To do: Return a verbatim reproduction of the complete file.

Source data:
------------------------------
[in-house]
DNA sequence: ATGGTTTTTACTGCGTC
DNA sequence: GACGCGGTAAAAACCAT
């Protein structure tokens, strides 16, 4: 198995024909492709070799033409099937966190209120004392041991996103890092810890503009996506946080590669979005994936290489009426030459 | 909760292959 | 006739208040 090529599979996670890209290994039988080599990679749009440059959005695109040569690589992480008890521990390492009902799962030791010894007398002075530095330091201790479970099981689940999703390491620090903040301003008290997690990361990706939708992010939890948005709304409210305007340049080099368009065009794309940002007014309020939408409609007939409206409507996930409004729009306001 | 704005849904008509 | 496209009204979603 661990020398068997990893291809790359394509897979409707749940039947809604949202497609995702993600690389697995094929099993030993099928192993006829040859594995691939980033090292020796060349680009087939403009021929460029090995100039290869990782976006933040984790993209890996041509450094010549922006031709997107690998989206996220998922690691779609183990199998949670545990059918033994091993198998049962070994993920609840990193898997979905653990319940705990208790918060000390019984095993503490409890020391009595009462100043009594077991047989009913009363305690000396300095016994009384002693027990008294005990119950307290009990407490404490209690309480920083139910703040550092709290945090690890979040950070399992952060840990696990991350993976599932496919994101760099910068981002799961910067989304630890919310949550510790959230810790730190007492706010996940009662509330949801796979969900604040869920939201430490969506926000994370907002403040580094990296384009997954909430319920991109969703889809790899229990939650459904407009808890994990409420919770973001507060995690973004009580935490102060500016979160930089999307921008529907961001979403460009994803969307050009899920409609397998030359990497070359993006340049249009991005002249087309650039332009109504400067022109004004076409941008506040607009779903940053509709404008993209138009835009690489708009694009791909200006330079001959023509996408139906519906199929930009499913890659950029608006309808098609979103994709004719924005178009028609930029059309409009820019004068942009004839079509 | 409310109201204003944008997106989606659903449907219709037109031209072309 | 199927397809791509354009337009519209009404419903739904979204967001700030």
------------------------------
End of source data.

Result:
[in-house]
DNA sequence: ATGGTTTTTACTGCGTC
DNA sequence: GACGCGGTAAAAACCAT
């Protein structure tokens, strides 16, 4: 198995024909492709070799033409099937966190209120004392041991996103890092810890503009996506946080590669979005994936290489009426030459 | 909760292959 | 006739208040 090529599979996670890209290994039988080599990679749009440059959005695109040569690589992480008890521990390492009902799962030791010894007398002075530095330091201790479970099981689940999703390491620090903040301003008290997690990361990706939708992010939890948005709304409210305007340049080099368009065009794309940002007014309020939408409609007939409206409507996930409004729009306001 | 704005849904008509 | 496209009204979603 661990020398068997990893291809790359394509897979409707749940039947809604949202497609995702993600690389697995094929099993030993099928192993006829040859594995691939980033090292020796060349680009087939403009021929460029090995100039290869990782976006933040984790993209890996041509450094010549922006031709997107690998989206996220998922690691779609183990199998949670545990059918033994091993198998049962070994993920609840990193898997979905653990319940705990208790918060000390019984095993503490409890020391009595009462100043009594077991047989009913009363305690000396300095016994009384002693027990008294005990119950307290009990407490404490209690309480920083139910703040550092709290945090690890979040950070399992952060840990696990991350993976599932496919994101760099910068981002799961910067989304630890919310949550510790959230810790730190007492706010996940009662509330949801796979969900604040869920939201430490969506926000994370907002403040580094990296384009997954909430319920991109969703889809790899229990939650459904407009808890994990409420919770973001507060995690973004009580935490102060500016979160930089999307921008529907961001979403460009994803969307050009899920409609397998030359990497070359993006340049249009991005002249087309650039332009109504400067022109004004076409941008506040607009779903940053509709404008993209138009835009690489708009694009791909200006330079001959023509996408139906519906199929930009499913890659950029608006309808098609979103994709004719924005178009028609930029059309409009820019004068942009004839079509 | 409310109201204003944008997106989606659903449907219709037109031209072309 | 199927397809791509354009337009519209009404419903739904979204967001700030």